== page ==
But do all African grey's possess a remarkable intellect? The answer is probably yes. Many bird fanciers know of Dr. Irene Pepperberg and her work with Alex the African grey parrot. When I had lunch with Dr. Pepperberg in the mid '90s, I asked her if she thought Alex was exceptionally gifted or just an ordinary grey. 

She considered the question and responded that she thought he was probably typical. She had started working with some younger grey's and had found them similar. Both African Grey Parrots were about equally intelligent.

Despite his African Grey Intelligence, many of Alex's fans probably never realized was that he was a feather chewer with a bare chest.

African Grey's are infamous for this self-destructive behavior, so Alex was certainly typical in that regard. He was an excellent talker, but still a bit nervous and maladjusted, as many hand-reared flock species are.   


What we're learning these days, after years of study, is that all exotic animals, regardless of species, are much smarter than we ever imagined.  But, when torn apart from their habitat and confined to a boring, small cage with minimal enrichment, lacking socialization, a strange diet and no ability to use their brain it may appear that a grey is as nervous as a rabbit.  

When properly enriched, with plenty of foraging opportunities to problem solve and other environmental and social enrichments, African grey parrots blossom and are a wonderful pet.

Don't sell the African grey parrot short in the smarts department. I suspect their mental abilities are greater than most bird owners think!

How intelligent is a parrot?

Parrots may have a smaller brain than an elephant or a dolphin oh, but you can't underestimate their intelligence. Their brains are highly efficient allowing them to navigate flight and migration, develop their own language, engage in complex social relationships, and even problem-solve.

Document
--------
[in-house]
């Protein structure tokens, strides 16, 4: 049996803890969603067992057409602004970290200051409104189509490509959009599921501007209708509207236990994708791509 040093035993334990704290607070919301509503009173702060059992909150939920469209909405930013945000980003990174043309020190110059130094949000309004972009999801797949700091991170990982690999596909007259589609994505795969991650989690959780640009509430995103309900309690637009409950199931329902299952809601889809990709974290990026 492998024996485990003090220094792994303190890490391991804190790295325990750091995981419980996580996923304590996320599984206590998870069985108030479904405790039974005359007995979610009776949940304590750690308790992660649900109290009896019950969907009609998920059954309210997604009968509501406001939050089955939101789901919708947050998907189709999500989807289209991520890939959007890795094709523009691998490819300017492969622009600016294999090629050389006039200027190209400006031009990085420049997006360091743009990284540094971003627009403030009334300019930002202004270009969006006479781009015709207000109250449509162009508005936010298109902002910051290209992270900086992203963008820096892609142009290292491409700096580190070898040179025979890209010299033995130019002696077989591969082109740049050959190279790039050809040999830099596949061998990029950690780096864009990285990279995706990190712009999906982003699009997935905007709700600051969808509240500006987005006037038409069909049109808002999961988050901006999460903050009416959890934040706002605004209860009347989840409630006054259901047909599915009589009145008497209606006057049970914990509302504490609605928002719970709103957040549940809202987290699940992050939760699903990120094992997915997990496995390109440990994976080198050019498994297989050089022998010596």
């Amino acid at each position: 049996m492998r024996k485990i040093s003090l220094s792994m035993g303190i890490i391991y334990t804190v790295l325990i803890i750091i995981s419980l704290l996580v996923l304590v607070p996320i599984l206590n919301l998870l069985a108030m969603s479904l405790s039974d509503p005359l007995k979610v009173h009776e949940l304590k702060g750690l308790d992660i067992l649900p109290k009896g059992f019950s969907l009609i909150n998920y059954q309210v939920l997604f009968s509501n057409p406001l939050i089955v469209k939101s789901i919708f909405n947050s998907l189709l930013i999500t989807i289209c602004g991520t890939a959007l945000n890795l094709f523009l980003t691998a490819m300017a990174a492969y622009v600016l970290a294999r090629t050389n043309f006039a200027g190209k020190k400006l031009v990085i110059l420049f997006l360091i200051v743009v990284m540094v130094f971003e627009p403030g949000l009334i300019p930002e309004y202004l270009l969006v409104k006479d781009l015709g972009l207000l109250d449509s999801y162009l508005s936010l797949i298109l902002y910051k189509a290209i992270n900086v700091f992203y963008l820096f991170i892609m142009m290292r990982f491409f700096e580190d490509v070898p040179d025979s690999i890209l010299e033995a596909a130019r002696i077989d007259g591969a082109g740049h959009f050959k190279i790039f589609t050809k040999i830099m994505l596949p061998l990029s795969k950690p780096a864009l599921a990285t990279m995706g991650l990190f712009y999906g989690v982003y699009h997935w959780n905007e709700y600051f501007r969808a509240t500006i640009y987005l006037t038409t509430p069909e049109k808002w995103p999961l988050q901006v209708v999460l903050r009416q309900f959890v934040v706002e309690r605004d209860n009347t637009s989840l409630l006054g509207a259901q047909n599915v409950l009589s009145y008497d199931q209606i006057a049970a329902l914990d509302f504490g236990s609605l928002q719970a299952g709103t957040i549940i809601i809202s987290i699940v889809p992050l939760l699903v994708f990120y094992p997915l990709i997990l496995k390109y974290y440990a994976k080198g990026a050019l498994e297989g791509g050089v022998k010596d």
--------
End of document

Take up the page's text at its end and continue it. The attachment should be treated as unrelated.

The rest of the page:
A lot of people describe that their pet African grey talks in a manner that actually fits the context of the conversation and makes sense. They even describe that their bird will put together 2 words and essentially make up a new word.

My Timneh African grey learned to imitate the sound of a smoke detector going off to warn the family of potential danger. His only exposure to  The sound of a smoke detector  was when alarms went off while we were on vacation one year. I have no idea how he made the association that the smoke detector was actually an alarm for danger. But now, anytime a stranger enters my house, Timmy sounds the alarm.

What is smarter a dog or a parrot?

Were you aware that there are lots of studies on pet intelligence?  Apparently, there is a standard test on pet intelligence. When parrot intelligence has been studied side by side with dog intelligence, guess who wins?

Parrots usually win hands down. Parrots have a keen ability to learn and then generalize that information later. One of the Hallmark  tests of animal intelligence is whether an individual can recognize its reflection in a mirror. Many species of parrot pass this test with flying colors.

I personally have found that my parrots are much easier to train than my dogs. They pick up the task at hand quickly  and are more amenable to  combining a variety of behaviors to perform an entire trick.